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Author Topic: Solved: Digger Pine  (Read 2050 times)

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Offline Tillaway

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Solved: Digger Pine
« on: April 17, 2002, 12:55:54 PM »






Charlie got it, now what is it good for?


Making Tillamook Bay safe for bait; one salmon at a time.

Offline Tom

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Re: California Native
« Reply #1 on: April 17, 2002, 02:42:30 PM »
I know.....I know.....   It's a pine cone.   :P
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Offline Tom

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Re: California Native
« Reply #2 on: April 17, 2002, 02:55:24 PM »
I've never seen one before but have been told that they create Bi-i-ig pine cones and are from your area; is it a Sugar Pine?  
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Offline Tillaway

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Re: California Native
« Reply #3 on: April 17, 2002, 04:14:15 PM »
Sorry Tom, I wish it was a Sugar Pine. ;)
Making Tillamook Bay safe for bait; one salmon at a time.

Offline CHARLIE

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Re: California Native
« Reply #4 on: April 17, 2002, 07:11:17 PM »
I can't see the bark, but from where I sit, I think it's a Digger Pine or also called Gray Pine or Grayleaf Pine. (Pinus sabiniana Douglas).  What did I win? ;D :P :P
Charlie
"Everybody was gone when I arrived but I decided to stick around until I could figure out why I was there !"

Offline woodman

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Re: Solved: Digger Pine
« Reply #5 on: April 17, 2002, 08:11:05 PM »
   Tillaway even if i ran out of the sears catalog. That pine cone never.
Jim Cripanuk

Offline Tom

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Re: Solved: Digger Pine
« Reply #6 on: April 17, 2002, 09:35:08 PM »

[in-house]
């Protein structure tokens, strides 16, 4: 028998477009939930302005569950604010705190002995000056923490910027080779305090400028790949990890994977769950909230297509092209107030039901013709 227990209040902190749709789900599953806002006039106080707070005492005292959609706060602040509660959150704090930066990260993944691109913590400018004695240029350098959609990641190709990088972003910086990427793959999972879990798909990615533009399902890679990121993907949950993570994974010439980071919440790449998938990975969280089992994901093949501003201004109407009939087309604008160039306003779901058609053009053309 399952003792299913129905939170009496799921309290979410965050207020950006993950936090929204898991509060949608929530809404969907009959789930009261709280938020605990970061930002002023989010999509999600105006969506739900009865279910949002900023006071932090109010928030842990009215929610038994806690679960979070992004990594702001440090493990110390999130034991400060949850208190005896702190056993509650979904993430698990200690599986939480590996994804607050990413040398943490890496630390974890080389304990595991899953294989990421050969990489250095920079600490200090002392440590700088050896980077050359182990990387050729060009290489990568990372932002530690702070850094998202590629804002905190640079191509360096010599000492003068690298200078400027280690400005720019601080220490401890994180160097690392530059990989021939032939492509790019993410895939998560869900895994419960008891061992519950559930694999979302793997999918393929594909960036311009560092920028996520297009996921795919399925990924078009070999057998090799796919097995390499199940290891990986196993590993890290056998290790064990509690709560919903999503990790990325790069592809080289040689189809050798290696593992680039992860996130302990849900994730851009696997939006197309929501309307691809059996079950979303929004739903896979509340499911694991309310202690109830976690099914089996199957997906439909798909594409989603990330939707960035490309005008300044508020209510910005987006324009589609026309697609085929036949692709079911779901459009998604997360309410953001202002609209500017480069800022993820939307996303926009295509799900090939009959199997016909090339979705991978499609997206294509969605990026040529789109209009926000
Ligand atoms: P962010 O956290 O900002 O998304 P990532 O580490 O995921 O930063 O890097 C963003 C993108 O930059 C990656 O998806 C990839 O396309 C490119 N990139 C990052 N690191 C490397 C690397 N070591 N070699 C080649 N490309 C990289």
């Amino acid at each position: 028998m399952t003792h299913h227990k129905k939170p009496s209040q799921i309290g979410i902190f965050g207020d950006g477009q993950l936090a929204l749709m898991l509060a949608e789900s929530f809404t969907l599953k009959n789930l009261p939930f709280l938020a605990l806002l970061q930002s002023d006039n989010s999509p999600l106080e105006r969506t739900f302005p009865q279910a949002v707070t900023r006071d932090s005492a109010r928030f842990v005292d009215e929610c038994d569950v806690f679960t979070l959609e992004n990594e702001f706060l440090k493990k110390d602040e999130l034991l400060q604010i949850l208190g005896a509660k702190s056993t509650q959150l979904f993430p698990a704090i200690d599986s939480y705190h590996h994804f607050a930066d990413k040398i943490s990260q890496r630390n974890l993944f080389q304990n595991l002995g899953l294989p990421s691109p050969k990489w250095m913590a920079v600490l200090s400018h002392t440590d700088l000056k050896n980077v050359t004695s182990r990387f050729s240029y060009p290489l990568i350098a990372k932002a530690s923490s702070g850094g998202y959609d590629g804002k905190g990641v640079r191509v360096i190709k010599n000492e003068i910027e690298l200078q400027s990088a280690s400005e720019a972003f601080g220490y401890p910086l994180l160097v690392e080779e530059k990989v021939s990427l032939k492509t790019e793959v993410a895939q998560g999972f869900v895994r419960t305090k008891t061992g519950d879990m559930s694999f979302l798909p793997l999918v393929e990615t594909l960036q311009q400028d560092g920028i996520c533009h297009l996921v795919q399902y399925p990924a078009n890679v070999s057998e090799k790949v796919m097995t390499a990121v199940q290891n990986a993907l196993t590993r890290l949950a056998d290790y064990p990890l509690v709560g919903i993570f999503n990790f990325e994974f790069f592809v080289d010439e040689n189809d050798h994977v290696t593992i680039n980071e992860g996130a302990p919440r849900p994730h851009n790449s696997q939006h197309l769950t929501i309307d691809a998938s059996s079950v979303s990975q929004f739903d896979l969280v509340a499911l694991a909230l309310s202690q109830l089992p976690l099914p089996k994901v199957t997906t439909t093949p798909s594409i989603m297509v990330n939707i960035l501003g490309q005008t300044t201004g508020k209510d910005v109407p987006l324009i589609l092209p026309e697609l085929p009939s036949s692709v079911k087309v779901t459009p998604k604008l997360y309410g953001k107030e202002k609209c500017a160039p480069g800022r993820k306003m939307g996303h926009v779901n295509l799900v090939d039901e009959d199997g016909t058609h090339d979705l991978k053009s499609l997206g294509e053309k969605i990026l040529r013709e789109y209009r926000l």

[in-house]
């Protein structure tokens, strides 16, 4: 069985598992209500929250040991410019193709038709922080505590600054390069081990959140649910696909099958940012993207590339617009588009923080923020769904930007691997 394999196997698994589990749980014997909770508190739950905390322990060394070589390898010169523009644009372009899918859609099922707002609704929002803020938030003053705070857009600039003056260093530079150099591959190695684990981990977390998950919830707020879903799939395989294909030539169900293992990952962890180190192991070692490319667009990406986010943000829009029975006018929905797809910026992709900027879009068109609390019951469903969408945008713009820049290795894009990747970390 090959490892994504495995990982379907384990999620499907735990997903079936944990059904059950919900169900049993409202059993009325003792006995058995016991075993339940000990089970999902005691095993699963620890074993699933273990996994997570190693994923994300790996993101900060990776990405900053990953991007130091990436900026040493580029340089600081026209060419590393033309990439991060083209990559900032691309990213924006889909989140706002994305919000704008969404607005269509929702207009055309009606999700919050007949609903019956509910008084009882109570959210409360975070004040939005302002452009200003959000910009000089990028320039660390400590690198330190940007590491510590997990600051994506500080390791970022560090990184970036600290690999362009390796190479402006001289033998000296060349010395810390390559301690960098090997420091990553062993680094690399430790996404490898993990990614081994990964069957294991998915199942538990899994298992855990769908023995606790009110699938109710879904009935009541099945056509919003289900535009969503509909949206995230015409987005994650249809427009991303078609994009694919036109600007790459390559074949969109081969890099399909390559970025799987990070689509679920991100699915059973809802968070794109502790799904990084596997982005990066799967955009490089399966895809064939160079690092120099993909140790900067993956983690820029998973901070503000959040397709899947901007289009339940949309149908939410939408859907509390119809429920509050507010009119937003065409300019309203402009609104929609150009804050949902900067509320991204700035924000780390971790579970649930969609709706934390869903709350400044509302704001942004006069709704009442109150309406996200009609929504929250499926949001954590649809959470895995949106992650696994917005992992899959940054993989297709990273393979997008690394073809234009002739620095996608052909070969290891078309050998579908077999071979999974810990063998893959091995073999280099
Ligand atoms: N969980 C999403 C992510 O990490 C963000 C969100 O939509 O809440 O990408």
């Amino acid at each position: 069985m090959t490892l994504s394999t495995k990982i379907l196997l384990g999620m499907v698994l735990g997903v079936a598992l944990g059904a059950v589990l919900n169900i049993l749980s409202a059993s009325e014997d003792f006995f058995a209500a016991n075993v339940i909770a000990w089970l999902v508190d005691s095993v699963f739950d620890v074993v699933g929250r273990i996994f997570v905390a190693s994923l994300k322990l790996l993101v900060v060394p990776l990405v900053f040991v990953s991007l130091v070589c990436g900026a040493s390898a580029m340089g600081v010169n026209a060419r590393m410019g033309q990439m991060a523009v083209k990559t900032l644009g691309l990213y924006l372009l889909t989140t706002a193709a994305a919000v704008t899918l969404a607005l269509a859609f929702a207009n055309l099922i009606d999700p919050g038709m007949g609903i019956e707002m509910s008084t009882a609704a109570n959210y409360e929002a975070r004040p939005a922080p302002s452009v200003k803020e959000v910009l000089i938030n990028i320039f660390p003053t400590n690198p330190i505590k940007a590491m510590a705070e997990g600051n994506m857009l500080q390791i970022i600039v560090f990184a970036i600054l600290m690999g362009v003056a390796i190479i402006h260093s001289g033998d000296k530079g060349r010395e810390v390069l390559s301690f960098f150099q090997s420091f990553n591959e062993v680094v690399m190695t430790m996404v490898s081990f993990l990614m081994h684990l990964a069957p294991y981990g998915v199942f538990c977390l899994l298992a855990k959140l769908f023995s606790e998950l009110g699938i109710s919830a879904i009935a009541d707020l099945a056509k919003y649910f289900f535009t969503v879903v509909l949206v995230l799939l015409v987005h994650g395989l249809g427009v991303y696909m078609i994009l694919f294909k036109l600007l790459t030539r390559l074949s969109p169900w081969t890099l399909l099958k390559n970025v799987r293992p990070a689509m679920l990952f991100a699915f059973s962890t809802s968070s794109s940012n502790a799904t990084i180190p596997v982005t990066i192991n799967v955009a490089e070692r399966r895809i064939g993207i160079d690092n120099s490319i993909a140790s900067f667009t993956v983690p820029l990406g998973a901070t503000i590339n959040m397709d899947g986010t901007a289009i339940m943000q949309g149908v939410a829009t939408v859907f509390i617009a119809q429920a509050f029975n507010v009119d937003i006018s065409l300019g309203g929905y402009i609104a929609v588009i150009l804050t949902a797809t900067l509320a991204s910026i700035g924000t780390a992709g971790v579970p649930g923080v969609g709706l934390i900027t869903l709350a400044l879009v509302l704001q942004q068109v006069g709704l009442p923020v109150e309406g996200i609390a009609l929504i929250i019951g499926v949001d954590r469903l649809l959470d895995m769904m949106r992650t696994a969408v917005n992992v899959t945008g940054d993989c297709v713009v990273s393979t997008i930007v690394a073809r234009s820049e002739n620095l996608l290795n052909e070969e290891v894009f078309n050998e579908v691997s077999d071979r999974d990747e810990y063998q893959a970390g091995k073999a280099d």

Charlie, I'm impressed. :P
Woodman, I'm with you. 8)

I had to cheat and go to the internet.

These excerpts are from: http://www.na.fs.fed.us/spfo/pubs/silvics_manual/Volume_1/pinus/sabiniana.htm

Digger pine (Pinus sabiniana), also called bull pine or gray pine, has limited commercial use today, but it once was important to California Indians, who used its seeds and parts of cones, bark, and buds as food supplements, and its twigs, needles, cones, and resin in basket and drum construction

Currently, the tree's primary value is as a source of railroad tie material, with secondary values for box shook, pallet stock, and chips.

Normal heptane, an alkane hydrocarbon of rare occurrence in woody tissues, is the principal constituent of Digger pine wood turpentine and constitutes about 3 percent of needle and twig oil .

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Offline Tillaway

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Re: Solved: Digger Pine
« Reply #7 on: April 18, 2002, 09:53:04 AM »
I know a guy that uses to saw these things.  Thay have some much twist and tension in them if you try to cut a board off of them it practically jump off the cant and walk across the yard.   They do make good ties though.

They changed the name to Gray Pine to be more politically correct.  Digger is now considered derogatory towards the local Indian population.  They were called Digger Indians because they were always seen digging around for roots and things.
Making Tillamook Bay safe for bait; one salmon at a time.


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